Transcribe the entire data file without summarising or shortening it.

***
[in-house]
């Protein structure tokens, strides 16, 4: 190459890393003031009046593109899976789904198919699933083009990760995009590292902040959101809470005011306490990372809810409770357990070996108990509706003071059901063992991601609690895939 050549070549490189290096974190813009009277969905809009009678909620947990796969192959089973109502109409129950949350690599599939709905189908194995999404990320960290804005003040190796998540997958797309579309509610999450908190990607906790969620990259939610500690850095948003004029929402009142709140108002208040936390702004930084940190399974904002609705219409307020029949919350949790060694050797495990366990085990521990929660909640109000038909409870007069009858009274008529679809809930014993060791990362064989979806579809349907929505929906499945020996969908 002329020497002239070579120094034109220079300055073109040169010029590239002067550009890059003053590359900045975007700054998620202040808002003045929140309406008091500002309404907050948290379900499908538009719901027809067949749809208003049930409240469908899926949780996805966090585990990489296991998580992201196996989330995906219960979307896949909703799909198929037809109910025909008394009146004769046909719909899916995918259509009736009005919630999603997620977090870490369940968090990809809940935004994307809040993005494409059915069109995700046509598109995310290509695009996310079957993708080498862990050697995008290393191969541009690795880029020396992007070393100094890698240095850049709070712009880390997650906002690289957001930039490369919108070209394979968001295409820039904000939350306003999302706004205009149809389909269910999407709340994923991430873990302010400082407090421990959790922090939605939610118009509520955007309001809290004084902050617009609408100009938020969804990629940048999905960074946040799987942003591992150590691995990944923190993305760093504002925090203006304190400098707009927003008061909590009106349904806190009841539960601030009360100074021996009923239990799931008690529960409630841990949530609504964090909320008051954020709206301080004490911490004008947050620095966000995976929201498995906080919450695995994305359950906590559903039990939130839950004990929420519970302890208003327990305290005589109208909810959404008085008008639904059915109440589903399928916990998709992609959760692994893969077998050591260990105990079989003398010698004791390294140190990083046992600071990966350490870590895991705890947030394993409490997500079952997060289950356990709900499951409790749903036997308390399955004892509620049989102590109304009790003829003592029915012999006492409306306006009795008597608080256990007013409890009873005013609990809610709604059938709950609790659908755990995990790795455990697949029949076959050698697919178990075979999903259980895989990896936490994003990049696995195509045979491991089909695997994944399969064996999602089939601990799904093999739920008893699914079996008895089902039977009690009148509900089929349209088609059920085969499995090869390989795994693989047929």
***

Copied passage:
[in-house]
């Protein structure tokens, strides 16, 4: 190459890393003031009046593109899976789904198919699933083009990760995009590292902040959101809470005011306490990372809810409770357990070996108990509706003071059901063992991601609690895939 050549070549490189290096974190813009009277969905809009009678909620947990796969192959089973109502109409129950949350690599599939709905189908194995999404990320960290804005003040190796998540997958797309579309509610999450908190990607906790969620990259939610500690850095948003004029929402009142709140108002208040936390702004930084940190399974904002609705219409307020029949919350949790060694050797495990366990085990521990929660909640109000038909409870007069009858009274008529679809809930014993060791990362064989979806579809349907929505929906499945020996969908 002329020497002239070579120094034109220079300055073109040169010029590239002067550009890059003053590359900045975007700054998620202040808002003045929140309406008091500002309404907050948290379900499908538009719901027809067949749809208003049930409240469908899926949780996805966090585990990489296991998580992201196996989330995906219960979307896949909703799909198929037809109910025909008394009146004769046909719909899916995918259509009736009005919630999603997620977090870490369940968090990809809940935004994307809040993005494409059915069109995700046509598109995310290509695009996310079957993708080498862990050697995008290393191969541009690795880029020396992007070393100094890698240095850049709070712009880390997650906002690289957001930039490369919108070209394979968001295409820039904000939350306003999302706004205009149809389909269910999407709340994923991430873990302010400082407090421990959790922090939605939610118009509520955007309001809290004084902050617009609408100009938020969804990629940048999905960074946040799987942003591992150590691995990944923190993305760093504002925090203006304190400098707009927003008061909590009106349904806190009841539960601030009360100074021996009923239990799931008690529960409630841990949530609504964090909320008051954020709206301080004490911490004008947050620095966000995976929201498995906080919450695995994305359950906590559903039990939130839950004990929420519970302890208003327990305290005589109208909810959404008085008008639904059915109440589903399928916990998709992609959760692994893969077998050591260990105990079989003398010698004791390294140190990083046992600071990966350490870590895991705890947030394993409490997500079952997060289950356990709900499951409790749903036997308390399955004892509620049989102590109304009790003829003592029915012999006492409306306006009795008597608080256990007013409890009873005013609990809610709604059938709950609790659908755990995990790795455990697949029949076959050698697919178990075979999903259980895989990896936490994003990049696995195509045979491991089909695997994944399969064996999602089939601990799904093999739920008893699914079996008895089902039977009690009148509900089929349209088609059920085969499995090869390989795994693989047929």